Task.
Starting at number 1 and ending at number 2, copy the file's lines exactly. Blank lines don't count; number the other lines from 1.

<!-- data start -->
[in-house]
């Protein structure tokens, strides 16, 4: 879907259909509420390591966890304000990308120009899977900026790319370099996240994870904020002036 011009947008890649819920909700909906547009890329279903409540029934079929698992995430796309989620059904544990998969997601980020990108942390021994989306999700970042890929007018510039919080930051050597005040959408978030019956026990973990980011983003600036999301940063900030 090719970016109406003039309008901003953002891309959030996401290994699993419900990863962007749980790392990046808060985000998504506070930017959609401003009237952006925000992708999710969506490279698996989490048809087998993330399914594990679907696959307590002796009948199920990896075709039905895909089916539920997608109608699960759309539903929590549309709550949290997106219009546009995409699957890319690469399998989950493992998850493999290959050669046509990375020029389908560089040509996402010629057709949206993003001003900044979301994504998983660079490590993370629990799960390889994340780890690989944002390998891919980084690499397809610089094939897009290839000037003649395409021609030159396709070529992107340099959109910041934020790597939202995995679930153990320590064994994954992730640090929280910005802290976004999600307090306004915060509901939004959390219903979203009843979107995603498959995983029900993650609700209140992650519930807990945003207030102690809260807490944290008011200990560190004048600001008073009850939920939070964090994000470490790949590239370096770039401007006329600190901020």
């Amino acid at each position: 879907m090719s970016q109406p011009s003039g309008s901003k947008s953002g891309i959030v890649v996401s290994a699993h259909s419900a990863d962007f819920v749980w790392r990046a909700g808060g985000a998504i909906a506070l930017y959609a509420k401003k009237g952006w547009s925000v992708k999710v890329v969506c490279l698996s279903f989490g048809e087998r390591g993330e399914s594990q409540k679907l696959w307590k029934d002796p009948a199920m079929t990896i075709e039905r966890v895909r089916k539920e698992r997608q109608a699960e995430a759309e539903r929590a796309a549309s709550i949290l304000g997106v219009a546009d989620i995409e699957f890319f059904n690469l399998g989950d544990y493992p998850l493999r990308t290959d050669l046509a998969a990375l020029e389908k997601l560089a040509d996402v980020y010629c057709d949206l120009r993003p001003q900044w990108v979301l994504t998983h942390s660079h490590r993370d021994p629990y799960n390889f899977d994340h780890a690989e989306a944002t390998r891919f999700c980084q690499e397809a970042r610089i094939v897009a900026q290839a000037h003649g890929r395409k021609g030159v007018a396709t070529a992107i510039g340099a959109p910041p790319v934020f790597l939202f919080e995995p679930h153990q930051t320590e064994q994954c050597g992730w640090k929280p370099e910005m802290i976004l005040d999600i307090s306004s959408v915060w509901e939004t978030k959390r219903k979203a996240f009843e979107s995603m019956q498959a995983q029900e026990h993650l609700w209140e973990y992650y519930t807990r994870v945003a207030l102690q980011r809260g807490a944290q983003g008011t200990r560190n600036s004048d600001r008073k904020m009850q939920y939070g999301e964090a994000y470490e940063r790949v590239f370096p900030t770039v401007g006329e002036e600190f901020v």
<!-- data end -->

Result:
[in-house]
């Protein structure tokens, strides 16, 4: 879907259909509420390591966890304000990308120009899977900026790319370099996240994870904020002036 011009947008890649819920909700909906547009890329279903409540029934079929698992995430796309989620059904544990998969997601980020990108942390021994989306999700970042890929007018510039919080930051050597005040959408978030019956026990973990980011983003600036999301940063900030 090719970016109406003039309008901003953002891309959030996401290994699993419900990863962007749980790392990046808060985000998504506070930017959609401003009237952006925000992708999710969506490279698996989490048809087998993330399914594990679907696959307590002796009948199920990896075709039905895909089916539920997608109608699960759309539903929590549309709550949290997106219009546009995409699957890319690469399998989950493992998850493999290959050669046509990375020029389908560089040509996402010629057709949206993003001003900044979301994504998983660079490590993370629990799960390889994340780890690989944002390998891919980084690499397809610089094939897009290839000037003649395409021609030159396709070529992107340099959109910041934020790597939202995995679930153990320590064994994954992730640090929280910005802290976004999600307090306004915060509901939004959390219903979203009843979107995603498959995983029900993650609700209140992650519930807990945003207030102690809260807490944290008011200990560190004048600001008073009850939920939070964090994000470490790949590239370096770039401007006329600190901020």